New York University will host the second annual Algorithmic Trading Conference on Friday, February 5, 8:30 a.m.—6 p.m., at NYUs Jack H. Skirball Center for the Performing Arts (566 LaGuardia Place [at Washington Square South]).
General registration fee is $900. Discounts apply to students and academics. For more information, a schedule of sessions, and to register, go to: http://math.nyu.edu/~mathfcon/index.php/upcoming-events/feb-5-2010.
For questions or inquiries, please e-mail firstname.lastname@example.org or call 212.998.4855. Reporters interested in attending the workshop must RSVP to James Devitt, NYUs Office of Public Affairs, at 212.998.6808 or email@example.com. The event is organized by the Mathematics in Finance Masters Program at NYUs Courant Institute of Mathematical Sciences and the Heimdall Group, LLC.
Speakers will include: Ananth Madhavan, managing director at BlackRock, Inc; Terrence Hendershott, an associate professor at the University of California, Berkeleys Haas School of Business; Joel Hasbrouck, Kenneth G. Langone Professor of Business and professor of finance at NYUs Stern School of Business, and Ronnie Sadka, an associate professor at Boston Colleges Carroll School of Management.
Algorithmic trading employs computer programs to enter trade orders, with algorithms used to decide the timing, price, and quantity of the order. This practice is widely used by hedge funds, pension funds, and mutual funds. But in a highly volatile financial environment, some have raised questions on the reliability of algorithmic trading and emphasized the importance of human interpretation of markets.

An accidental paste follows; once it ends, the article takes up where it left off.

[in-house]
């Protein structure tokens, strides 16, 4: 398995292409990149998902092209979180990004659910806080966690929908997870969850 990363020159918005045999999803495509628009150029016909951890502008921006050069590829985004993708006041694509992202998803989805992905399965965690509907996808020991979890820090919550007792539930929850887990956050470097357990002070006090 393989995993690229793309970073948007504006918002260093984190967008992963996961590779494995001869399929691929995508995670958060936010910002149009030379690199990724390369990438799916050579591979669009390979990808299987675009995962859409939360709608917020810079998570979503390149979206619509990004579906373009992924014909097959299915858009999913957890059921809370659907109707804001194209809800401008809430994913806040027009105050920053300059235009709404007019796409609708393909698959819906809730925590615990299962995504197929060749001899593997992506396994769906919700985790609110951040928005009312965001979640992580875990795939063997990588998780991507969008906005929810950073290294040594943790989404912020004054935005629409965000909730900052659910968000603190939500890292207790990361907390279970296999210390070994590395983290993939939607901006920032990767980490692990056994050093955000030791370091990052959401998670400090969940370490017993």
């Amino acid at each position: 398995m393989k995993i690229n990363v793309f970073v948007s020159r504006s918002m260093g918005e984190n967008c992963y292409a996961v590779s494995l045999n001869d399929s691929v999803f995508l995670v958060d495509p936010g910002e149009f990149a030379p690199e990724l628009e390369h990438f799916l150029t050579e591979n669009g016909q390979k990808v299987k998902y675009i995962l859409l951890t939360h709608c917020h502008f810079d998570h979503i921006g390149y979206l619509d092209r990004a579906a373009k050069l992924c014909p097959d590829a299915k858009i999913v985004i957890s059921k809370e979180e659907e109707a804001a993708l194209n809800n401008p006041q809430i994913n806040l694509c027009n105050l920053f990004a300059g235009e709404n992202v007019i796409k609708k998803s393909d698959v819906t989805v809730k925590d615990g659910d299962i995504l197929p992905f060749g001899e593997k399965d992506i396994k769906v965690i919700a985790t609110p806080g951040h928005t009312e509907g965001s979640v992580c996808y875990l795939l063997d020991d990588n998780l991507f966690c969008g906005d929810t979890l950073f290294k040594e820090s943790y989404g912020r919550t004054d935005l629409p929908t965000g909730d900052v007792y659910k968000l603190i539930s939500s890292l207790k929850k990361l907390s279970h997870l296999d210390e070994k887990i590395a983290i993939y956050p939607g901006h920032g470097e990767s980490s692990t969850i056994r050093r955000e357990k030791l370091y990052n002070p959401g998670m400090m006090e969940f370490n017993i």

Topics of the conference include: dynamic portfolio management; anti-gaming algorithms; crossing network and dark pool optimization; construction of price impact models using public and non-public data; execution risk analytics, including bias-free covariance matrices and factor models; integration of cost aware portfolio construction and optimal execution; post-trade analytics and quantitative comparison of execution strategies; intraday data patterns, machine-readable news and trading strategies; and, latency.
New York Universitys Courant Institute of Mathematical Sciences is a leading center for research and education. Established under the leadership of Richard Courant in 1935, the Courant Institute has contributed to U.S. and international science and engineering by promoting an integrated view of mathematics and computer science. The Institute is engaged in broad research activities, applying these disciplines to problems in biology, chemistry, physics, economics, and atmosphere-ocean science. The Courant Institute has played a central role in the development of applied mathematics, analysis, and computer science, and is comprised of a faculty which has received numerous national and international awards in recognition of their extraordinary research accomplishments. For more information please visit www.cims.nyu.edu.